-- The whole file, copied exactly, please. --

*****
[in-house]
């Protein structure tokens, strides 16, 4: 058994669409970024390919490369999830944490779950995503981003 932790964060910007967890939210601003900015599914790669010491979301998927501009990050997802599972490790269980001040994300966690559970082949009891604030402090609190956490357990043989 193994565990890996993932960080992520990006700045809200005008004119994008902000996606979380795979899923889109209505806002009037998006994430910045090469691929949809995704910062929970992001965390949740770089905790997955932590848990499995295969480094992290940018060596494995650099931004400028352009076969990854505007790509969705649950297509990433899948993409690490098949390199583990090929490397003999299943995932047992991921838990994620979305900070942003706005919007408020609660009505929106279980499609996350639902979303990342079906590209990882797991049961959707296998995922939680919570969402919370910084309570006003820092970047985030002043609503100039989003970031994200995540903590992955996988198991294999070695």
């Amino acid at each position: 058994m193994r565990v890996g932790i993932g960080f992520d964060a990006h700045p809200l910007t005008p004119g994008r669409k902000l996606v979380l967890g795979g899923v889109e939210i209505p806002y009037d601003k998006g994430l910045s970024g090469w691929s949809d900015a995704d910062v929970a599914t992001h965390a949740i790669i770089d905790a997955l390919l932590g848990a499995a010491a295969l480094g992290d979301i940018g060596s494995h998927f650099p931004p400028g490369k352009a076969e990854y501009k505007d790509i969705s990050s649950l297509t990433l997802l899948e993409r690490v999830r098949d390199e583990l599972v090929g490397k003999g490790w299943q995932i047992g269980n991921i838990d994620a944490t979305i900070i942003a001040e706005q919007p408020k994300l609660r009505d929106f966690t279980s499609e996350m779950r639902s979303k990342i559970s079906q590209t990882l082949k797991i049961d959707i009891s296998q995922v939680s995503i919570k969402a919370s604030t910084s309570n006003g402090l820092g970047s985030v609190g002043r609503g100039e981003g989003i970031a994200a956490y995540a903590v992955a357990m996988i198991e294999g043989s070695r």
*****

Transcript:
[in-house]
């Protein structure tokens, strides 16, 4: 058994669409970024390919490369999830944490779950995503981003 932790964060910007967890939210601003900015599914790669010491979301998927501009990050997802599972490790269980001040994300966690559970082949009891604030402090609190956490357990043989 193994565990890996993932960080992520990006700045809200005008004119994008902000996606979380795979899923889109209505806002009037998006994430910045090469691929949809995704910062929970992001965390949740770089905790997955932590848990499995295969480094992290940018060596494995650099931004400028352009076969990854505007790509969705649950297509990433899948993409690490098949390199583990090929490397003999299943995932047992991921838990994620979305900070942003706005919007408020609660009505929106279980499609996350639902979303990342079906590209990882797991049961959707296998995922939680919570969402919370910084309570006003820092970047985030002043609503100039989003970031994200995540903590992955996988198991294999070695």
């Amino acid at each position: 058994m193994r565990v890996g932790i993932g960080f992520d964060a990006h700045p809200l910007t005008p004119g994008r669409k902000l996606v979380l967890g795979g899923v889109e939210i209505p806002y009037d601003k998006g994430l910045s970024g090469w691929s949809d900015a995704d910062v929970a599914t992001h965390a949740i790669i770089d905790a997955l390919l932590g848990a499995a010491a295969l480094g992290d979301i940018g060596s494995h998927f650099p931004p400028g490369k352009a076969e990854y501009k505007d790509i969705s990050s649950l297509t990433l997802l899948e993409r690490v999830r098949d390199e583990l599972v090929g490397k003999g490790w299943q995932i047992g269980n991921i838990d994620a944490t979305i900070i942003a001040e706005q919007p408020k994300l609660r009505d929106f966690t279980s499609e996350m779950r639902s979303k990342i559970s079906q590209t990882l082949k797991i049961d959707i009891s296998q995922v939680s995503i919570k969402a919370s604030t910084s309570n006003g402090l820092g970047s985030v609190g002043r609503g100039e981003g989003i970031a994200a956490y995540a903590v992955a357990m996988i198991e294999g043989s070695r």